Tuesday, July 24, 2007

Kathryn Goes Republican, Chapter Seven

I have today off and decided to just stay in the village and sleep, which means that I am both enormously refreshed and severely depressed. Staying here on your day off is a bad idea. I have a buddy this week, though, a funny New Yorker who's here with his daughter – and whom everybody thinks I'm dating, which is so widely impossible that I can't even defend myself – so I'll be able to stomach my GM contact over dinner, as I'll go to our usual table for two and hear the latest in the news and whatever stories about his father's Greek restaurant he feels like telling. (He's leaving tomorrow and has been really fun to hang out with, so I feel generous with my free time for a change.)

I'm looking forward to getting back on track with my Day-Off-Local-Adventure next week, though, as they are so much more fun than anything I can think of to do in the village. Two weeks ago the boys took me to another river – this one with both rapids and giant, calm pools – and I knew it would be a good day when I got off the bus in the morning, turned around and saw the four of them pulling in to meet me on their motorcycles, Swingers-style. (For any of you who don't know what I mean, I won't describe it because you really should have seen Swingers by now.)

We started with a thorough tour of the city, stopping at the houses of various friends and family members so that I could be paraded around, their prize foreign girl – and they all love the Blue Jays, which makes them the only people I've met here who aren't hostile about Toronto – until we finally busted out onto the curvy mountain roads, stopping a few times to pick fruit or say hello to the cows on our way to the river.

Having initially been terrified of anything to do with motorcycles and my being on them, I am pleased to report that I am a bike convert and want nothing more than to spend all my days riding around the mountains, preferably with a long scarf so that I can stream it out behind me, Priscilla, Queen of the Desert-style. (Again, I won't explain further; see "Swingers," above.) That being said, it took me a while to get completely comfortable, as illustrated by how quickly I earned the nickname "Watch-the-Road!", inspired by the boys pulling up beside me to say nice things or make funny faces, which I JUST don't think is appropriate behaviour when you're on a quickly-moving vehicle.

To be fair, though, we were never moving that quickly. I rode up to the river with Emmanuel, who was extra careful to keep his speed down, to the point where the others had to keep pulling over to wait for us – the mango and cow stops, you see, being only because they had nothing better to do. Sometimes he would speed up a little tiny bit – he must have been losing his mind with frustration! – or swerve to avoid a pothole, and once he told me that he was torn between wanting me to feel safe and secure and wanting me to get a little scared so that I'd hold him more tightly. Cheeky!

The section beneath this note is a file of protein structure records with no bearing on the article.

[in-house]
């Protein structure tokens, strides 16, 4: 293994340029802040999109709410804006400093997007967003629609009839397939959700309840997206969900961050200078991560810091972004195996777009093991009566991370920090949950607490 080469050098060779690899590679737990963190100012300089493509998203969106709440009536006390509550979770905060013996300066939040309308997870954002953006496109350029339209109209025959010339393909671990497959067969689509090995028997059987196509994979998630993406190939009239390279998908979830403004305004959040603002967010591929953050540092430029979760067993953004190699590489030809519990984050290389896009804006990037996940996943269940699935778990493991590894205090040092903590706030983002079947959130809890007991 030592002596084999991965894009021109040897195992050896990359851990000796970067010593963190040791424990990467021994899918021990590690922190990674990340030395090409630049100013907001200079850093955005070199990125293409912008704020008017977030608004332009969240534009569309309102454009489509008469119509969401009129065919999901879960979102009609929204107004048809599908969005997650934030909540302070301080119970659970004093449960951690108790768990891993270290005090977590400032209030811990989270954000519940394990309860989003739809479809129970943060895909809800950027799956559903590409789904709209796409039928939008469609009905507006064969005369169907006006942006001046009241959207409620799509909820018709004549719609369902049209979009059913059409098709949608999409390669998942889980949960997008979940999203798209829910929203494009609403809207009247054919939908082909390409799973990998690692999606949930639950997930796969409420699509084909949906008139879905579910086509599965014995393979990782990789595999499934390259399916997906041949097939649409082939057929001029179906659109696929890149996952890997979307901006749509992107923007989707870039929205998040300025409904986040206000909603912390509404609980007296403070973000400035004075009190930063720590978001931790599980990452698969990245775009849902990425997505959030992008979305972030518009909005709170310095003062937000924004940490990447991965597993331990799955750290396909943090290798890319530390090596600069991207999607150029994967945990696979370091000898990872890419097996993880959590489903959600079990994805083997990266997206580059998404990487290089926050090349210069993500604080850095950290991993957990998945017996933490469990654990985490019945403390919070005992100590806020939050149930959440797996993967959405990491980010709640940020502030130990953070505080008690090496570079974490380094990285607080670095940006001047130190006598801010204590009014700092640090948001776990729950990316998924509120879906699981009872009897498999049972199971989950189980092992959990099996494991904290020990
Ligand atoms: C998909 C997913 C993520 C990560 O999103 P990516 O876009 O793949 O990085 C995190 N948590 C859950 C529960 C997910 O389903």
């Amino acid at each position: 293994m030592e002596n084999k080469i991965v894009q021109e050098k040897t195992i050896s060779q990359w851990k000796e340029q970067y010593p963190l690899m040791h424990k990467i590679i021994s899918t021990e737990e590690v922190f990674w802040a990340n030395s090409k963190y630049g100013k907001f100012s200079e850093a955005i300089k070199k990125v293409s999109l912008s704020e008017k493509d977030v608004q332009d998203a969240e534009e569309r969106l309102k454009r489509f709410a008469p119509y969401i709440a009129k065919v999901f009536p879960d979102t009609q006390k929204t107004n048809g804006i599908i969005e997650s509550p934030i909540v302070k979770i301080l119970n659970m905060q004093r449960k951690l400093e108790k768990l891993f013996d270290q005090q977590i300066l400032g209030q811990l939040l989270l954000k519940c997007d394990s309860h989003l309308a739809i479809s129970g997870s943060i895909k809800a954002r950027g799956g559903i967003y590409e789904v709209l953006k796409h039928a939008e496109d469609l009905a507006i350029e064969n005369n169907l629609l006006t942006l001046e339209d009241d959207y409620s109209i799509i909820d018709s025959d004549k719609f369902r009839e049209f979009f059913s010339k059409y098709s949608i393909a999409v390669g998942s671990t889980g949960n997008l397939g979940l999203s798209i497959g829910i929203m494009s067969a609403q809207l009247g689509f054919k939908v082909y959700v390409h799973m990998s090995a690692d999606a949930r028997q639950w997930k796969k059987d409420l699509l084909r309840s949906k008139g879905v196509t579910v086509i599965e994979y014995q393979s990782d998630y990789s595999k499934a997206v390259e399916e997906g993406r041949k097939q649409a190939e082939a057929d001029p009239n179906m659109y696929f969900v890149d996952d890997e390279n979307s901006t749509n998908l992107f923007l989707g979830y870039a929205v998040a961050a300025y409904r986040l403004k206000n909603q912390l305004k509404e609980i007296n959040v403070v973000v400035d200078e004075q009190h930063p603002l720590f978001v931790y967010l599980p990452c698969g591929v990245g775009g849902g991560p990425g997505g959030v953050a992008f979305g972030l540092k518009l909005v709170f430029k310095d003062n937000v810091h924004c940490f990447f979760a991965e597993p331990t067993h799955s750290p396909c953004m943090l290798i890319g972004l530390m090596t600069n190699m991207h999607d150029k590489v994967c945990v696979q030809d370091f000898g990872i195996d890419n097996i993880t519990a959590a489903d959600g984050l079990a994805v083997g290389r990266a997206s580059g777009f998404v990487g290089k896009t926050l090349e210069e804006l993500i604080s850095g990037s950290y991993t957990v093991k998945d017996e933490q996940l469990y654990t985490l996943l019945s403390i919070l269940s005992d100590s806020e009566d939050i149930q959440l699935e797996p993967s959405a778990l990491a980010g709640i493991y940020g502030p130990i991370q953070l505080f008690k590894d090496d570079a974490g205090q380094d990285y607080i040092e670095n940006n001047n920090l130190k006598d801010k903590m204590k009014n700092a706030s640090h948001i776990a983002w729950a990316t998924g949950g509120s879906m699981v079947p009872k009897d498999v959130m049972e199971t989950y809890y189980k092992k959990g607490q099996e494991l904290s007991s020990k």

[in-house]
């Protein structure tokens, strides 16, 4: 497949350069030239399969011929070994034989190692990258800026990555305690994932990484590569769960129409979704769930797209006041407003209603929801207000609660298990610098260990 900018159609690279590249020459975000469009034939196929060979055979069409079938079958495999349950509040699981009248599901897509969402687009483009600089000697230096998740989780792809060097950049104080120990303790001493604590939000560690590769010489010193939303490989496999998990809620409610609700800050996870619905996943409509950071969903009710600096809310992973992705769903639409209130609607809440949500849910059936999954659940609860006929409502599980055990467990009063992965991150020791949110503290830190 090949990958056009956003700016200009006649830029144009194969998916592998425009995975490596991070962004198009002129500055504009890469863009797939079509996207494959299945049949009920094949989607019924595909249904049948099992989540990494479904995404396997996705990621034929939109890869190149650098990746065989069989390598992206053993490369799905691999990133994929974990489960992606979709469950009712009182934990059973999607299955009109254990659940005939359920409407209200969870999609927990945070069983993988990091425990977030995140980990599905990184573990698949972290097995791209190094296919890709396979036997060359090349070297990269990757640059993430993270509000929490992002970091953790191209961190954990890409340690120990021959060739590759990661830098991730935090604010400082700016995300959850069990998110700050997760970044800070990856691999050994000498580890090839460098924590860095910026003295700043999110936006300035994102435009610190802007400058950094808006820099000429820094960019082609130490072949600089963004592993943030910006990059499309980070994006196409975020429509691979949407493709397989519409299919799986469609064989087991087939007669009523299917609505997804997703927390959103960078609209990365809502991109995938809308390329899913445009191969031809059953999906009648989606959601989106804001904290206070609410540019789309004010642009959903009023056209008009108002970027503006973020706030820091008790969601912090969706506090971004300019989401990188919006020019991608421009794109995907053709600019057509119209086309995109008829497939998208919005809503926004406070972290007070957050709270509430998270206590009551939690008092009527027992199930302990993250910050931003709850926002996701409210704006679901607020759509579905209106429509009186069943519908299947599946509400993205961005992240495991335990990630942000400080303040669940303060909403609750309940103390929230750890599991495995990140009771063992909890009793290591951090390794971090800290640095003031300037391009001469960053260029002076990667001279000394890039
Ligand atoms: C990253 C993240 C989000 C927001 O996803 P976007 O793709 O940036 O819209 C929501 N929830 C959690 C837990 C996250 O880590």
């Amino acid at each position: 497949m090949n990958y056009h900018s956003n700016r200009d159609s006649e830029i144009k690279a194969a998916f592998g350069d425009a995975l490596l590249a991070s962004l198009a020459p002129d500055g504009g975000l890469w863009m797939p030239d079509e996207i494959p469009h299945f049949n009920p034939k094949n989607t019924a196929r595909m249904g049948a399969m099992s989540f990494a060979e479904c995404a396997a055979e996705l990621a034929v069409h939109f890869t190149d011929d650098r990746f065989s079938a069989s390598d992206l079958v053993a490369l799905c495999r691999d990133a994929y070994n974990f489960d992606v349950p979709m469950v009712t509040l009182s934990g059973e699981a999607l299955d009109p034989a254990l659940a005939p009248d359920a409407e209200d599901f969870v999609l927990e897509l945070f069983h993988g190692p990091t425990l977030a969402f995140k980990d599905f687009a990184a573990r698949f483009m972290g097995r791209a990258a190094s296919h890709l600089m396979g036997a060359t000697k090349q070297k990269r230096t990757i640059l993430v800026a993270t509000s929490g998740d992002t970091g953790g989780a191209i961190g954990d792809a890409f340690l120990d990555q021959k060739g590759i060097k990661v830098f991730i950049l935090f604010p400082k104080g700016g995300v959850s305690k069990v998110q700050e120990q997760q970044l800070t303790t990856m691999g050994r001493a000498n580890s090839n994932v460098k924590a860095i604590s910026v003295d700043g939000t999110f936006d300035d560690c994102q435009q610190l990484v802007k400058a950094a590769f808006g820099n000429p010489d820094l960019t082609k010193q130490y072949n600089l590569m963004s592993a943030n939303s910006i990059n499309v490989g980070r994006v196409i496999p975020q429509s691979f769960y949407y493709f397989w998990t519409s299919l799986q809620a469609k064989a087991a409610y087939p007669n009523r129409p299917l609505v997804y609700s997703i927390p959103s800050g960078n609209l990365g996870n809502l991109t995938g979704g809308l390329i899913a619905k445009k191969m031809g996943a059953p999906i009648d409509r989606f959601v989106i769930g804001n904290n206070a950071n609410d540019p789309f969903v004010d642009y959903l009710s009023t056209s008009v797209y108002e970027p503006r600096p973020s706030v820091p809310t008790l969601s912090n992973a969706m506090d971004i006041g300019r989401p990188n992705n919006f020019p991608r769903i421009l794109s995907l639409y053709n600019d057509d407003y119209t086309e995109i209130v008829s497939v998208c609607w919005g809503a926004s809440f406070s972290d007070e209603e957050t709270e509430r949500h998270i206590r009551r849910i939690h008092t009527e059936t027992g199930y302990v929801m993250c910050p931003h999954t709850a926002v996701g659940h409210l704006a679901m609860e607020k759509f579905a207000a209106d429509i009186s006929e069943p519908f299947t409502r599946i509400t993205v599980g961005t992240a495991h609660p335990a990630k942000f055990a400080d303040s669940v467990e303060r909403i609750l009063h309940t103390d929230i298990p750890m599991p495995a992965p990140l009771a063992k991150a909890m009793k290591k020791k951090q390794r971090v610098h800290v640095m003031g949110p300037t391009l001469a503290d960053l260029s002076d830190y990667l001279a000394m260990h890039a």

Then, when I rode back to Higuey with Dujaric, who is shorter than Emmanuel and over whose shoulder I could see the speedometer, I saw that when I felt that we were going unreasonably quickly, we were actually moving slowly towards sixty – which means that Emmanuel must have been driving at approximately twenty-three kilometres an hour and our forty-five-minute drive to the river should have taken eleven minutes, including the mango and cow stops. Sorry, boys.

There was too much rain to go to the river last week – all dirty and super-fast-current – so I went into town a little later and met up with Dujaric, who has the same day off as I do. (The others just come out for the morning and then head back for the 2:30 bus to the hotel for their afternoon/night shift.) He took me out to the country to one of his favourite beaches, only on the way we stopped in at the houses of all his relatives and friends. My favourite thing was how the women always said "oh, a skinny blond!" (which, I'm sorry to say, is just not true!) and then asked me how many Dominicans I'd slept with because they wanted to know if sex really was better with their men than ours. (Awkward silence ensues...)

When I couldn't take being stared at any longer, we drove out to the beach. It was pretty wild, like the Guadeloupan beaches with mountains in the background that I loved so much, and dark packing sand, perfect for being buried alive. I think we literally spent two hours burying and unburying each other. (I also had the stupid idea that we should rub sand into our skin as a natural exfoliant, and five days later I'm still finding the grains in my clothes at the end of the day. And my skin doesn't feel any softer, for the record.)